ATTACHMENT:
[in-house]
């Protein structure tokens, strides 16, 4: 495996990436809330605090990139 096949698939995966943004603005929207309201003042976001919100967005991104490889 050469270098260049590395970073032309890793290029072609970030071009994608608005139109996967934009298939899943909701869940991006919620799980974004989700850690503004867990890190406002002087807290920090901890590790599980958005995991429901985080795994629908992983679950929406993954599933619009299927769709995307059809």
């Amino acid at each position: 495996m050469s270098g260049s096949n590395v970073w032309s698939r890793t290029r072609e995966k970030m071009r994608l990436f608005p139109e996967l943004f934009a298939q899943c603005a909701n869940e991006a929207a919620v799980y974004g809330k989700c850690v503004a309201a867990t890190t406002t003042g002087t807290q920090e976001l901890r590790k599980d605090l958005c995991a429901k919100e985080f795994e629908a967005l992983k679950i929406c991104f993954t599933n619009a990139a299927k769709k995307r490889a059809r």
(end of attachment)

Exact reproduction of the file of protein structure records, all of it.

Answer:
[in-house]
């Protein structure tokens, strides 16, 4: 495996990436809330605090990139 096949698939995966943004603005929207309201003042976001919100967005991104490889 050469270098260049590395970073032309890793290029072609970030071009994608608005139109996967934009298939899943909701869940991006919620799980974004989700850690503004867990890190406002002087807290920090901890590790599980958005995991429901985080795994629908992983679950929406993954599933619009299927769709995307059809």
């Amino acid at each position: 495996m050469s270098g260049s096949n590395v970073w032309s698939r890793t290029r072609e995966k970030m071009r994608l990436f608005p139109e996967l943004f934009a298939q899943c603005a909701n869940e991006a929207a919620v799980y974004g809330k989700c850690v503004a309201a867990t890190t406002t003042g002087t807290q920090e976001l901890r590790k599980d605090l958005c995991a429901k919100e985080f795994e629908a967005l992983k679950i929406c991104f993954t599933n619009a990139a299927k769709k995307r490889a059809r």